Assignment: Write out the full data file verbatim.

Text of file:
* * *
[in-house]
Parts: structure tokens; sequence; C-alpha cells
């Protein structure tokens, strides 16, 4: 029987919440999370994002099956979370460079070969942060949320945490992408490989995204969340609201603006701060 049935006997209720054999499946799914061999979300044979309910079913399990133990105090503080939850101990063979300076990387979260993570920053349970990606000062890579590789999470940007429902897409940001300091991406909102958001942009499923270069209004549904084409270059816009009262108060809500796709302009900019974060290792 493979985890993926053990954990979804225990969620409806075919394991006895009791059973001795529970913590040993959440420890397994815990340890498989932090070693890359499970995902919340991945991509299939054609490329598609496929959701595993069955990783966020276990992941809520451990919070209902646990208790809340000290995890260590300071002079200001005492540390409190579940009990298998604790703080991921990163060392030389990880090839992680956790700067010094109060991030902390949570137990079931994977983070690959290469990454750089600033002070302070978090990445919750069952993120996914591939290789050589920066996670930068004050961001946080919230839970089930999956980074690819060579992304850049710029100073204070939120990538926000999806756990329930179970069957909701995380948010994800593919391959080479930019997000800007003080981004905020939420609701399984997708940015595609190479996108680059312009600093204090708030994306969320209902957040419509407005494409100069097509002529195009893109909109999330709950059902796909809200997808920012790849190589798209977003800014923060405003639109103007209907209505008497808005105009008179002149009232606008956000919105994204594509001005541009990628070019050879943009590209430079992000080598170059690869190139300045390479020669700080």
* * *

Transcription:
[in-house]
Parts: structure tokens; sequence; C-alpha cells
């Protein structure tokens, strides 16, 4: 029987919440999370994002099956979370460079070969942060949320945490992408490989995204969340609201603006701060 049935006997209720054999499946799914061999979300044979309910079913399990133990105090503080939850101990063979300076990387979260993570920053349970990606000062890579590789999470940007429902897409940001300091991406909102958001942009499923270069209004549904084409270059816009009262108060809500796709302009900019974060290792 493979985890993926053990954990979804225990969620409806075919394991006895009791059973001795529970913590040993959440420890397994815990340890498989932090070693890359499970995902919340991945991509299939054609490329598609496929959701595993069955990783966020276990992941809520451990919070209902646990208790809340000290995890260590300071002079200001005492540390409190579940009990298998604790703080991921990163060392030389990880090839992680956790700067010094109060991030902390949570137990079931994977983070690959290469990454750089600033002070302070978090990445919750069952993120996914591939290789050589920066996670930068004050961001946080919230839970089930999956980074690819060579992304850049710029100073204070939120990538926000999806756990329930179970069957909701995380948010994800593919391959080479930019997000800007003080981004905020939420609701399984997708940015595609190479996108680059312009600093204090708030994306969320209902957040419509407005494409100069097509002529195009893109909109999330709950059902796909809200997808920012790849190589798209977003800014923060405003639109103007209907209505008497808005105009008179002149009232606008956000919105994204594509001005541009990628070019050879943009590209430079992000080598170059690869190139300045390479020669700080």